Smith: Access to the US. We have offices in pretty much all of the major cities there, not just New York. Some of our biggest clients come from the Midwest, for example. Some of the magic circle firms are trying to get that coverage but it’s a lot more difficult to go from London to America than it is to go from America to the rest of the world.
Sponsor’s comment: Lois Gordon, director of HR, Europe & Middle East, Shearman & Sterling
Shearman & Sterling was one of the first US firms to emerge in the UK legal market. Established in 1972, the London office has moved away from its Wall Street foundations and over 80 per cent of the office are now England & Wales-qualified.
We have run a successful training contract programme for more than 10 years and have spring and summer vacation schemes. The two-week scheme is a chance for participants to see the realities of working for a US-origin firm in London and to dispel some commonly held myths.
Myth 1: Lack of support
With fewer trainees per year, US firms can tailor their training contracts to the individual. At Shearman, trainees share an office with a senior associate or partner supervisor, who helps manage their workload, explain deals and give constructive feedback. Trainees also choose a mentor to guide them through seat rotations and the appraisal process.
Myth 2: Longer working hours
US firms are committed to delivering exceptional results for clients, which can mean working long hours, though this is the case for all top-tier law firms. At Shearman, there is a real culture of getting on with it, meaning lawyers and support staff of all levels pull together to work to deadlines. The collegial atmosphere means there is no ‘face time’, and when work is not urgent we do 9.30-5.30 days.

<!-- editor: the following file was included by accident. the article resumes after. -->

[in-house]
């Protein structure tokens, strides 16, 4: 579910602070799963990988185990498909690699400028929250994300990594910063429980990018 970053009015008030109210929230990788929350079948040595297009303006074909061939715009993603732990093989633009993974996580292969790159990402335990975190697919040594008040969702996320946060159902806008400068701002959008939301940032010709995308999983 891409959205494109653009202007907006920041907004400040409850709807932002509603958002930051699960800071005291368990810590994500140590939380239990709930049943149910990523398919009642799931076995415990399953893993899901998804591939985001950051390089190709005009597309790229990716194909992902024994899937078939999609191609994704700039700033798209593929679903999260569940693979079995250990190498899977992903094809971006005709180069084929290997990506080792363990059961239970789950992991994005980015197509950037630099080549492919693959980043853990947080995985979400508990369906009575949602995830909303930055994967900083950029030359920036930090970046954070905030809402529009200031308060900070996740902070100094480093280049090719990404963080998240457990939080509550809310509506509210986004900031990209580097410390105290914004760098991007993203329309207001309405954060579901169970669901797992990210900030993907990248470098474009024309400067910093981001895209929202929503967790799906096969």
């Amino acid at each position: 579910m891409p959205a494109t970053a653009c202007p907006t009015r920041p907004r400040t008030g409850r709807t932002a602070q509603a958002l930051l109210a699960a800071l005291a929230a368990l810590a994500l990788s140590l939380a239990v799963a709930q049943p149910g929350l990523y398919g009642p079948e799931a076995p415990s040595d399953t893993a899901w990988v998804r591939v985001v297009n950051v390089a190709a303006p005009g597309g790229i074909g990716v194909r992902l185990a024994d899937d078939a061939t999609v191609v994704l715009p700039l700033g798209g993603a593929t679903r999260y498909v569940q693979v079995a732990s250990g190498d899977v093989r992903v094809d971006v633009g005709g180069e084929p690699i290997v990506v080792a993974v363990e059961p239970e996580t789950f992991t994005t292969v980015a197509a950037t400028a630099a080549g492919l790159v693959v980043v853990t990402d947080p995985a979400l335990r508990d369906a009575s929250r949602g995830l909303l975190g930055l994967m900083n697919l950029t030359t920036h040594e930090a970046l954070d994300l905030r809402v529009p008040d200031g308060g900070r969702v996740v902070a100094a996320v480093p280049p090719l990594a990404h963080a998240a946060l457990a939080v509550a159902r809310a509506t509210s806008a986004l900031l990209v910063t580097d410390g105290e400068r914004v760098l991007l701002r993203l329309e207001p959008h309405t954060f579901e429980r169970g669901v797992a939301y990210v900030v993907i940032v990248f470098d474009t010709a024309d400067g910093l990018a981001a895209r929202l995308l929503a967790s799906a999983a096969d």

Myth 3: Lack of job security at smaller/newer firms
Formerly, trainees felt they needed a brand-name UK firm on their CVs, and US firms were viewed a riskier option for starting a career. In fact, we are truly international so can offer a great service to multinational clients, who find New York and England & Wales law increasingly dominate their transactions. Accordingly, there is a strong demand for English-speaking, English-qualified lawyers in firms with a global reach.
The myths around US-origin firms are just that. The reality is they can offer lawyers the chance to work with household-name clients on headline-making deals, while benefiting from streamlined teams with great partner interaction.